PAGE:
Under the merger agreement, the selling shareholders were entitled to a contingent right to receive incremental uncapped earn-out payments based on Harmonix’s ﬁnancial performance during the two years after the merger (i.e., 2007 and 2008). The selling shareholders’ earn-out payments were equal to 3.5 times the amount by which Harmonix’s gross proﬁt exceeded $32 million in 2007 and $45 million in 2008. The distribution fees payable by Harmonix to EA under the distribution agreement had the eﬀect of reducing gross proﬁts for purposes of the earn-out formula. Notably, the merger agreement did not require Viacom or Harmonix to conduct their businesses following the merger so as to ensure or maximize the earn-out payments. During a renegotiation of the distribution agreement with EA after the merger, EA oﬀered to reduce the 2008 distribution fees in exchange for other beneﬁts, but ultimately Viacom did not accept that proposal and instead left the 2008 distribution fee level unchanged and reduced the distributions fees for years beginning in 2009 in exchange for certain other beneﬁts. While it is true that the selling shareholders’ earn-out payment may have increased had the 2008 distribution fees been reduced as part of the renegotiations between Viacom and EA, the court explained that “none of those amendments [that Viacom entered into with EA in respect of the distribution agreement] aﬀected in any way the Selling Shareholders’ earn-out payment for 2008: the amount of that payment remained exactly what it would have been under the Original EA Agreement.”
Plaintiﬀ argued that when the opportunity to increase the amount of the selling shareholders’ 2008 earn-out payments was presented, Harmonix had an obligation implied under the merger agreement to take that opportunity, but the court rejected the plaintiﬀ’s argument and explained that “[t]he implied covenant of good faith and fair dealing cannot properly be applied to give the plaintiﬀs contractual protections that ‘they failed to secure for themselves at the bargaining table.’” The court in Winshall concluded that Winshall’s claim rested on a fundamental misconception of the limited scope and function of the implied covenant of good faith and fair dealing in Delaware contract jurisprudence. In aﬃrming the decision of the Court of Chancery, the court in Winshall cited several passages from the Court of Chancery’s decision that are instructive:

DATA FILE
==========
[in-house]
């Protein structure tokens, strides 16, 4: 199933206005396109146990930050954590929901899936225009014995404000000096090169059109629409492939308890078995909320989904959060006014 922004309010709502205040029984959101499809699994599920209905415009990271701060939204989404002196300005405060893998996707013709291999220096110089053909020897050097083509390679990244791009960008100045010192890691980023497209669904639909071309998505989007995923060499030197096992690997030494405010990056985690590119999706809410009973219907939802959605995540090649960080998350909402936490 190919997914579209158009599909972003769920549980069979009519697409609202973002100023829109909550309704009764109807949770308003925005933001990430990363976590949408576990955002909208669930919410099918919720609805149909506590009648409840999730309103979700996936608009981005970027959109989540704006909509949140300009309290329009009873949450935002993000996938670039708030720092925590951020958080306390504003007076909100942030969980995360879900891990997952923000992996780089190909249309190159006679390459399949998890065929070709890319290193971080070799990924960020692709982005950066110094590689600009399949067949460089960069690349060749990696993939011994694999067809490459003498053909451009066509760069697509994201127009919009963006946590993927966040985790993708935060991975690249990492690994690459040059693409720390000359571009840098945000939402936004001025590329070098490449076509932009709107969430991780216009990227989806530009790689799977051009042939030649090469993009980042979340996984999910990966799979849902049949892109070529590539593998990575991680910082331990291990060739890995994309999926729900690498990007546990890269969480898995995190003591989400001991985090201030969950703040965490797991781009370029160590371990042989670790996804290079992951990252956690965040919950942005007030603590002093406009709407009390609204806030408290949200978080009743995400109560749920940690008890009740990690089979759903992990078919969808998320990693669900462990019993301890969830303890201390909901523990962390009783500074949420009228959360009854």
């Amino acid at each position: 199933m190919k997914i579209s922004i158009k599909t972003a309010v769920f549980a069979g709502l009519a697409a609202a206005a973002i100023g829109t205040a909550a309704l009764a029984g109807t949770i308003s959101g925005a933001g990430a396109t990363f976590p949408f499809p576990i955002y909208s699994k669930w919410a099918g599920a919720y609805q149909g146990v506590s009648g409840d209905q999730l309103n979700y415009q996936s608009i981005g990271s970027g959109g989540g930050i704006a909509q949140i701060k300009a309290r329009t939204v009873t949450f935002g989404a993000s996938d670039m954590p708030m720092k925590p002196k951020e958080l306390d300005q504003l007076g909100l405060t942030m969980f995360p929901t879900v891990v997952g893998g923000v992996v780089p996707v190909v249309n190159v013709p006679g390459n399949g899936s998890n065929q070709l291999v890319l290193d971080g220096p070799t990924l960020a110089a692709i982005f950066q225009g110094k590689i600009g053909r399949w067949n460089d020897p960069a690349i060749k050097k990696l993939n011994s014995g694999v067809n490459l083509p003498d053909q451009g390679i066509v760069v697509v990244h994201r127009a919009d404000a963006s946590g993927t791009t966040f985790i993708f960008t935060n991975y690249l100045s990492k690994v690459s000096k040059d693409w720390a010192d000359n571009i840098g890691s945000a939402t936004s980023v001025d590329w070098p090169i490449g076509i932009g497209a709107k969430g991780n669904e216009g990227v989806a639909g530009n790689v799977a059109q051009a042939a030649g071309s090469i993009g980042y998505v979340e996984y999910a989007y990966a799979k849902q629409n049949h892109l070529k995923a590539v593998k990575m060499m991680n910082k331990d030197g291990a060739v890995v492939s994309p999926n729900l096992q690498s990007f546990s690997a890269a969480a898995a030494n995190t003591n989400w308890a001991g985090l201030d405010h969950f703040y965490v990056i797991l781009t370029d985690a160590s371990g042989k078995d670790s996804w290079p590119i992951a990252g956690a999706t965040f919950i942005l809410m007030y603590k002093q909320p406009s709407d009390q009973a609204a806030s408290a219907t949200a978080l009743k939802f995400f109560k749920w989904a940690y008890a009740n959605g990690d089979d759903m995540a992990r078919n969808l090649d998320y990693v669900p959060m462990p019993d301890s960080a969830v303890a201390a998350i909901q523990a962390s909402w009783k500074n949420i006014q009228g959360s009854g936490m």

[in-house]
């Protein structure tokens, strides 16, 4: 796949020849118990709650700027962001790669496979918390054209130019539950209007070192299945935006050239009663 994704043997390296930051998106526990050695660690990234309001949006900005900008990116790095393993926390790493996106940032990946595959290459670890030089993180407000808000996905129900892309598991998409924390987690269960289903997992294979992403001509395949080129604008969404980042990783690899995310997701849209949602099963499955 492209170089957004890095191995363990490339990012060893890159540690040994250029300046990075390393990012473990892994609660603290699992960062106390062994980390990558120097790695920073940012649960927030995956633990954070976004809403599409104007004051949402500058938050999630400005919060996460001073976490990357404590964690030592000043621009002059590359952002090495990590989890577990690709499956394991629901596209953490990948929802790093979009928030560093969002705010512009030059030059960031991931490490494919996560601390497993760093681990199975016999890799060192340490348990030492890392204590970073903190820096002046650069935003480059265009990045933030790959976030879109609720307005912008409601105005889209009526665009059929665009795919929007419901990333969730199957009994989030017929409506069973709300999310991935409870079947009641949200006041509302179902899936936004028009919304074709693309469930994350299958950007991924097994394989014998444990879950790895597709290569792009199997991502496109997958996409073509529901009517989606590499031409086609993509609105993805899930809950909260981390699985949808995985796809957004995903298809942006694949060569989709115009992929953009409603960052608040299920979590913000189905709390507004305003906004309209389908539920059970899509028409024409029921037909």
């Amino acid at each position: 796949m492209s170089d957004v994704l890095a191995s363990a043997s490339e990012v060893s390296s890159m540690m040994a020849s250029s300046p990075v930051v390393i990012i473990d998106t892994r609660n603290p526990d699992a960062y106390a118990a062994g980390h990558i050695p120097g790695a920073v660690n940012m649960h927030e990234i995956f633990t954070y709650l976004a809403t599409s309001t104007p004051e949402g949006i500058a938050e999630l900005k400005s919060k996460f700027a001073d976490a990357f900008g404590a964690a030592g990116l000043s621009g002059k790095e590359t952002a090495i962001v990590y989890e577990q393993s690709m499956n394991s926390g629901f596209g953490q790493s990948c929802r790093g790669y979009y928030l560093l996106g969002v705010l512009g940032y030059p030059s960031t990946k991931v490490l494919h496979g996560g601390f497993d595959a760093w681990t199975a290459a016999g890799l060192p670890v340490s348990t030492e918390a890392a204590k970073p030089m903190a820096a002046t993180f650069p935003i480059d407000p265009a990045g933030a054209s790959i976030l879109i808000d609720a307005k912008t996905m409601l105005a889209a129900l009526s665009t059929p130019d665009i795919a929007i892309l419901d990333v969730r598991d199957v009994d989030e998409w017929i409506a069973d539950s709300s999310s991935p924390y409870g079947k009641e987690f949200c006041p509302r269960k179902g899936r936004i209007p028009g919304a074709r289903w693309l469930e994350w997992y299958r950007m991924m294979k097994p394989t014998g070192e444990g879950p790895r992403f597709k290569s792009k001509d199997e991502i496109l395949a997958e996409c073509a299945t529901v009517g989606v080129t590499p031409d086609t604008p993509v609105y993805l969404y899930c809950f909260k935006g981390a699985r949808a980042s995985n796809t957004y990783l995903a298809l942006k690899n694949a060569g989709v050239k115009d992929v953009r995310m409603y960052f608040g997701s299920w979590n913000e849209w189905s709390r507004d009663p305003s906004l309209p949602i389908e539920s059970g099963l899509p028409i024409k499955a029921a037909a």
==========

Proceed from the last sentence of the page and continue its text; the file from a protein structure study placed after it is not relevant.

[T]he implied covenant is not a license to rewrite contractual language just because the plaintiﬀ failed to negotiate for protections that, in hindsight, would have made the contract a better deal. Rather, a party may only invoke the protections of the covenant when it is clear from the underlying contract that “the contracting parties would have agreed to proscribe the act later complained of … had they thought to negotiate with respect to that matter.
[T]here is a critical diﬀerence between Viacom and Harmonix’s actions here and the actions of an acquirer who promises earn-out payments to the sellers of the target business and then purposefully pushes revenues out of the earn-out period. It is true that when a contract confers discretion on one party, the implied covenant of good faith and fair dealing requires that the discretion — such as Viacom’s discretion in controlling Harmonix after the Merger and during the earn-out period — be used reasonably and in good faith. Thus … if Viacom and Harmonix had agreed to pay double EA’s ask in distribution fees in 2008 in return for paying no distribution fees in 2009, such an agreement would arguably be a breach of the implied covenant. In that case, Viacom and Harmonix would be depriving the Selling Stockholders of their reasonable expectations under the Merger Agreement by actively shifting costs into the earn-out period that had no place there…. Winshall would have me hold that [Viacom’s] discretion over the Harmonix business … was subject to an implied covenant of good faith that encompassed not only a duty not to harm the Harmonix business so as to reduce Gross Proﬁt for purposes of calculating the earn-outs, but also to do everything it could to increase the earn-out payments. As Viacom and Harmonix point out, “on [Winshall’s] logic, Defendants would have been obligated to negotiate the distribution fees down to zero for 2008 to maximize the impact on the [earn-out payment for 2008] and make up the shortfall with higher payments thereafter—a commercially absurd outcome.” This is not a tenable application of the limited implied covenant of good faith and fair dealing.